What’s Wrong With An Older Dog?
‘Old dogs, like old shoes, are comfortable. they might be a bit out of shape and a little worn around the edges, but they fit well’. Bonnie Wilcox.
Tilly -A Senior’s Tale
When FOND was asked to find a home for an eight year old Dobe called Tilly who was covered in fatty lumps, somewhat out of condition and with deteriorating eye sight we were looking for a miracle,
especially when Tilly turned out to be in the latter part of her twelfth year!
Tilly went on the website with not the most flattering of photographs and FOND received a call from Jill who must have the biggest heart in Yorkshire and despite being devasted at the lost of their
beloved Lily Louise a Dobie bitch who had recently died after losing her battle with cancer, here was a lady and her husband who really understand the meaning of rescue and rehoming. At the end of the
day it is all about the dog in need at that time and not our own feelings, although our hearts may be breaking at the loss of a great companion and soul mate there is an endless stream of ‘Senior’
Dobes needing to be cared for and loved. Even if we have them for a week or few months if those last days are caring, pain and fear free you know you have done something really worthwhile. Some dogs
need their final home because their owners have suddenly passed away and other because owners abandon them when they cannot cope with the veterinary fees or are not inclined to give that special care
and dedication and oldie needs. We all get old and its not always a happy event and brings its aches and pains, lack of mobility and sometimes a cruel end. Our dogs give us unquestioning devotion and
are forgiving of our short comings, seeing that their last days are comfortable and warm is a small ask. Tilly has found that special home after her owner died whilst on his holidays and she was in
kennels. Fortunately her late owner had a caring family who wanted the best for Tilly and contacted FOND to see if we could help. The power of the internet produced the Woodward family highly
recommended by Jay Horgan and the wheels where in motion for Tilly’s adoption within hours of these calls. Tilly’s full story and the joy that her new family, human and animal alike have from her
adoption lifts the spirits and restores ones faith in mankind. To find out more about Tilly and other oldies look out for our December Newsletter which is available to FOND members.
What’s Wrong With An Older Dog?
The Answer Is …Nothing …And You May Be Missing Out …
Many dogs in welfare are there because their owners have died or have debilitating or terminal illnesses, and as a consequence they can no longer look after their beloved pet.
Well adjusted dobies usually settle quickly into their new home.
If you take on an older dog in these circumstance, you have the reward of having given stability to a Dobie and you gain an instant companion without too many rehabilitation
We cannot all offer a home to the young and energetic because like the senior dogs needing homes some of us are slowing down ourselves. The writer has been fortunate enough to have many dogs over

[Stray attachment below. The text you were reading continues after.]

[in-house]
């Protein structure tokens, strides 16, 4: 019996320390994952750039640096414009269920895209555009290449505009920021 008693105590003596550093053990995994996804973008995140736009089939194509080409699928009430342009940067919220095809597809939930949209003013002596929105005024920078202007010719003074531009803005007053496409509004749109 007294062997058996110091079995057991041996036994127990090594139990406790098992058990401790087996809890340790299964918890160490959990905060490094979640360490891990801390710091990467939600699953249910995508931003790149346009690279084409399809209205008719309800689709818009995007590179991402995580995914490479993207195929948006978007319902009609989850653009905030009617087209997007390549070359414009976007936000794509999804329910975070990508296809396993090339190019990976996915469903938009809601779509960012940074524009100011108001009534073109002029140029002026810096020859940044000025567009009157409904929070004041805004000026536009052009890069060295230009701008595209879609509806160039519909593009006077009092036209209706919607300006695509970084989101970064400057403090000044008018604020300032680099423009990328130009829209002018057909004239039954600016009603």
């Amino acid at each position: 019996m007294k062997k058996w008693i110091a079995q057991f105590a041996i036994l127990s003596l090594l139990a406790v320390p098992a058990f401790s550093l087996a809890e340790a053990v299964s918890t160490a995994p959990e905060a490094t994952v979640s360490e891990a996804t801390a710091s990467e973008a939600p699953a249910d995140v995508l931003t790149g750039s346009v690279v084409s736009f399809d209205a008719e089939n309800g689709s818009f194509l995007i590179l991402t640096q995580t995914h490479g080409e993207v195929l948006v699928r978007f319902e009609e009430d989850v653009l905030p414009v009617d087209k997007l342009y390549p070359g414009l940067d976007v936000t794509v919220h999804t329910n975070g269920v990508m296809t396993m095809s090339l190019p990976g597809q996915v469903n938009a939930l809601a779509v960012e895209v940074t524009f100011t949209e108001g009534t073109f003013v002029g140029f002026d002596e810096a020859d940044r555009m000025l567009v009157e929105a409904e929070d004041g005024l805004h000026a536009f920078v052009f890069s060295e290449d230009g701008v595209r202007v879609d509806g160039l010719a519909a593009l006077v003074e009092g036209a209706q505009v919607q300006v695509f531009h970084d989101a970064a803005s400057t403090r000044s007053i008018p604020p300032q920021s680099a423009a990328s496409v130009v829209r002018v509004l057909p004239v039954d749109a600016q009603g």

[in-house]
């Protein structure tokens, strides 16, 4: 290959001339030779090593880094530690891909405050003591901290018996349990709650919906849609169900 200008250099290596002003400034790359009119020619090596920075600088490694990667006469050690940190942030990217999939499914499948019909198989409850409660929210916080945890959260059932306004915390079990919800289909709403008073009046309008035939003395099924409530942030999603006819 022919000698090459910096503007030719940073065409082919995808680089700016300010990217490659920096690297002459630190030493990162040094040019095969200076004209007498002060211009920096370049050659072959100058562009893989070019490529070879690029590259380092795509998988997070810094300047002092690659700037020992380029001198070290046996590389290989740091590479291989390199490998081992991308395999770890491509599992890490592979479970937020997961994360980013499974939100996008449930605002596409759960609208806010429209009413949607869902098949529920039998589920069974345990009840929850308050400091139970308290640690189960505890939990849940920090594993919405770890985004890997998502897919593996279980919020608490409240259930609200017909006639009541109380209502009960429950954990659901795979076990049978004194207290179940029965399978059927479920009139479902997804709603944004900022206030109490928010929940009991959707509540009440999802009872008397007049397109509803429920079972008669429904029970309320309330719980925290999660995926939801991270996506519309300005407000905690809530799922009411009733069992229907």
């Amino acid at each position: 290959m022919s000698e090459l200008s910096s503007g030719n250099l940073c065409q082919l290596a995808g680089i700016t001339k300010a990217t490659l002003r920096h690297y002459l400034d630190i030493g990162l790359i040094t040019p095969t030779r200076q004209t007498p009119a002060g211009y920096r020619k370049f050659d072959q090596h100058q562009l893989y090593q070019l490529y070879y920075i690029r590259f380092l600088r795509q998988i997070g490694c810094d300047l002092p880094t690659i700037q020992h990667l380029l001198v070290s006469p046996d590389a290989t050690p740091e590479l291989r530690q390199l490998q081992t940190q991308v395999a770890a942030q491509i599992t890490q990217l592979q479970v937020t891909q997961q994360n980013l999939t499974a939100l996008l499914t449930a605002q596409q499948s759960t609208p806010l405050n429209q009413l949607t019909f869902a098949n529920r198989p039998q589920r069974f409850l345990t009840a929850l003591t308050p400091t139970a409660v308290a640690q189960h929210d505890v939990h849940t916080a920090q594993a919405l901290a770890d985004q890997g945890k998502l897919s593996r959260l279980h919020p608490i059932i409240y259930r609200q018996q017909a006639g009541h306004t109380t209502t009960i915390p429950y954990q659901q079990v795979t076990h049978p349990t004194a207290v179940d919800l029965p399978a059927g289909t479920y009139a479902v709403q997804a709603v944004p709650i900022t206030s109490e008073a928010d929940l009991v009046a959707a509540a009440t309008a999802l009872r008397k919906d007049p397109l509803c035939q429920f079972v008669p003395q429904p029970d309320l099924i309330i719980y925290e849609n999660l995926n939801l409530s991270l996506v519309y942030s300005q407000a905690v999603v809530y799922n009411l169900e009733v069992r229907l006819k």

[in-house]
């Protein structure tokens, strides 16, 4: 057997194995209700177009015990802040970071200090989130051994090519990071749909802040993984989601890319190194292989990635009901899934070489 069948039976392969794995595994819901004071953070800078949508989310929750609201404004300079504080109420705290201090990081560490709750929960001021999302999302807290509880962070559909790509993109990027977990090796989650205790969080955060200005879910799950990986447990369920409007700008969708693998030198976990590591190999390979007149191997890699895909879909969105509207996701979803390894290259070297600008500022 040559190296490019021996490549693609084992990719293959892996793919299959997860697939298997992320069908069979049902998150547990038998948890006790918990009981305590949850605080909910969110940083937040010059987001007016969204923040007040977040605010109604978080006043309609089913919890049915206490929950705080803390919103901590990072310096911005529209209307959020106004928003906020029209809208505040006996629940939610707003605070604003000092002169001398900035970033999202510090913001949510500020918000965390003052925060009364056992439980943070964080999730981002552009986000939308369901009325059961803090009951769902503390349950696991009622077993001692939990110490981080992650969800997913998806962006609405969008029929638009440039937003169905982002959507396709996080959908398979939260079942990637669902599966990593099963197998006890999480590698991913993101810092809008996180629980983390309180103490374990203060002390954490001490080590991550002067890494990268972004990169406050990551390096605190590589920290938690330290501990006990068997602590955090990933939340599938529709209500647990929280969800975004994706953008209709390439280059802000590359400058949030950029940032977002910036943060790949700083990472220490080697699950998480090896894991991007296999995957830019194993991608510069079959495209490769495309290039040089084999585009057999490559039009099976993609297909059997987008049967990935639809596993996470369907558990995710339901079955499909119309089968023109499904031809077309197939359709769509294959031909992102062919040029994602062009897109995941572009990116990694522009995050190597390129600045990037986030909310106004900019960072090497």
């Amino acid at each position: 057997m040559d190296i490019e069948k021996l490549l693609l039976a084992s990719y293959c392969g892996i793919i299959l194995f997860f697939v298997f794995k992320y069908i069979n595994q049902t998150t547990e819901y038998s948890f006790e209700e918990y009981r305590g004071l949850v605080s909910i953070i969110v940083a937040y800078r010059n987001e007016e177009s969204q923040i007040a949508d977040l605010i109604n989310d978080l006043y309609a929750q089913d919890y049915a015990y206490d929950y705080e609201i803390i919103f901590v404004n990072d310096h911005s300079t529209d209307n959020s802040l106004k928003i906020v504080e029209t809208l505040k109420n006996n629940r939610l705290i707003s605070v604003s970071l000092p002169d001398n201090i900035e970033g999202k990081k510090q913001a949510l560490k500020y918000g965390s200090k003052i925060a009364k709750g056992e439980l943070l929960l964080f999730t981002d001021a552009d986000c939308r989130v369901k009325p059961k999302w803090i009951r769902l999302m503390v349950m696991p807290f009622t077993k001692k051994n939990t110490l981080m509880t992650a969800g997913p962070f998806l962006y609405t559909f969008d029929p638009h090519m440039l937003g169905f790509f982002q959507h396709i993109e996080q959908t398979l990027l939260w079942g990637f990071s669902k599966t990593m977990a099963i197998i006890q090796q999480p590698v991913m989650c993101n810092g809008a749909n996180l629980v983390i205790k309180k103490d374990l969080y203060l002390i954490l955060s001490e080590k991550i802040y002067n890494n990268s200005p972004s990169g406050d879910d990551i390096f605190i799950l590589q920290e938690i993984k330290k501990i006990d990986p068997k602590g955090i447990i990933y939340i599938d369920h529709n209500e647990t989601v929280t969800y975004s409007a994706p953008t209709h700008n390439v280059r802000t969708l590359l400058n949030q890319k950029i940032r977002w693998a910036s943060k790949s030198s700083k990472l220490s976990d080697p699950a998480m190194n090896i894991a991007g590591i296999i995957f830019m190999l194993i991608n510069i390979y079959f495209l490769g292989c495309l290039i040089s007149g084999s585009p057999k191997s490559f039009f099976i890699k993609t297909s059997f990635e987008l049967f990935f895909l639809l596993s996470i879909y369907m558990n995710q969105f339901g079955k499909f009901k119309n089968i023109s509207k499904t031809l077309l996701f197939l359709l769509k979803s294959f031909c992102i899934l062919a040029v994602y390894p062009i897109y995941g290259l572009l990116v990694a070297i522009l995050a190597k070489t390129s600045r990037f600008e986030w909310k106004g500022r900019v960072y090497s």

a 40 year period live to a good age. Owning them since pups to the end of their days it cannot be stressed enough the delightful bond that you enjoy with a golden oldie. No hard and fast rules here
some Dobes slow down earlier than others, arthritic conditions can have a lot to do with their conformation, genetics, feeding in formative years and life style . Some Dobes like Kaya, now in his
11th year, are still full speed ahead and when his new owners went for a senior dobe believed they had taken on a boy who would grow old gracefully with them. Not a bit of it, he is the most
energetic dog they have ever owned! Part of the pleasure of your older companion is their distinguished grey muzzle, the knowing eyes and the patient sighs indulging you when taking longer preparing
for an outing, whether looking for an item of clothing, a pair of glasses or the car keys!
Alas many people don’t want an older dog, perhaps understandably from their point of view having recently lost a dog they cannot bear the thought of going through such heart ache again in what
might be a relatively short time. Rehoming rescue dogs or those in need is not really about ‘us’ though, it is about taking a dog out of a desperate situation which is causing it
untold stress and misery, the incomprehensible loss of both owner and home. It is about giving comfort, care and warmth for the rest of the dog’s days and taking away the one thing no living creature
should have to endure which is fear. Doing this for a dog is our reward. Another factor when considering an older dog is any concerns about likely veterinary fees, this is something
FOND is prepared to help with when a senior dog is adopted with a known medical condition and is uninsured.
If you are interested in a senior dog aged 9 and over, which is in our care and featured on our website please do not hesitate to contact us if you think you could foster or adopt this Dobe.
Some of the consequences of old age are highlighted on this Dog Health website. Something to be
considered when deciding whether you can make this commitment. Generally this site is informative about all sorts of dog related issues and worth a trawl through when considering a dog whether young
Some oldies come directly from their former homes when you can hopefully have a familiar toy or the dog’s bedding to take away helping the dog to feel at home more quickly. A
Dobermann rehomed directly from its previous owner should come with an accurate history regarding health and temperament. If the dog is in good condition you will be able to continue with its current
diet – giving further continuity and making its rehoming easier. Alas, today it would seem more and more older dogs are ending up in a rescue centre. Please help one if you can.